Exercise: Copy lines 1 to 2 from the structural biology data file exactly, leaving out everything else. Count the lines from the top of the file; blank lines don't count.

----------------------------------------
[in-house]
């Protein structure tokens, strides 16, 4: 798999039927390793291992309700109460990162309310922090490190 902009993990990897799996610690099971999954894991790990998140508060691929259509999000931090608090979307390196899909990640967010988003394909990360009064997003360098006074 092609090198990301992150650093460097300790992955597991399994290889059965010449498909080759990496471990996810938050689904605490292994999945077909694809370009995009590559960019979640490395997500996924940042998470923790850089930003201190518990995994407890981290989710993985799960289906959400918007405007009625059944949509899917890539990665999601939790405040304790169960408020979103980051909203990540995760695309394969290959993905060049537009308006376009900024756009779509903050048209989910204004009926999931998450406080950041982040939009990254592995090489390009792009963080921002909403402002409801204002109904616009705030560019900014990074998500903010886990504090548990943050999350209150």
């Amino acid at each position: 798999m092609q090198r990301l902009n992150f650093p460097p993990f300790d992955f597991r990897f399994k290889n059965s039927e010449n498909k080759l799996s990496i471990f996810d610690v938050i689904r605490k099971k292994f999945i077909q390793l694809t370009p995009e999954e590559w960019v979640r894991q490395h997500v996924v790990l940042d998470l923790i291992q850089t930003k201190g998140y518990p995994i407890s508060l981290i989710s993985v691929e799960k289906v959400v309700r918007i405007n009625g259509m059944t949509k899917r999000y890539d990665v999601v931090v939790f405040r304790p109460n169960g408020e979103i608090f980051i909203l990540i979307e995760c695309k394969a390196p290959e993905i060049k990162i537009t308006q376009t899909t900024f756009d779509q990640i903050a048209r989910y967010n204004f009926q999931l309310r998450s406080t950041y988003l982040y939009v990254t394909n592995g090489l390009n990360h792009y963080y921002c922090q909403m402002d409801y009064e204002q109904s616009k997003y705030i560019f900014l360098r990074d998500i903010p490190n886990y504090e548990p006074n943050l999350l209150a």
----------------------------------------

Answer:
[in-house]
């Protein structure tokens, strides 16, 4: 798999039927390793291992309700109460990162309310922090490190 902009993990990897799996610690099971999954894991790990998140508060691929259509999000931090608090979307390196899909990640967010988003394909990360009064997003360098006074 092609090198990301992150650093460097300790992955597991399994290889059965010449498909080759990496471990996810938050689904605490292994999945077909694809370009995009590559960019979640490395997500996924940042998470923790850089930003201190518990995994407890981290989710993985799960289906959400918007405007009625059944949509899917890539990665999601939790405040304790169960408020979103980051909203990540995760695309394969290959993905060049537009308006376009900024756009779509903050048209989910204004009926999931998450406080950041982040939009990254592995090489390009792009963080921002909403402002409801204002109904616009705030560019900014990074998500903010886990504090548990943050999350209150």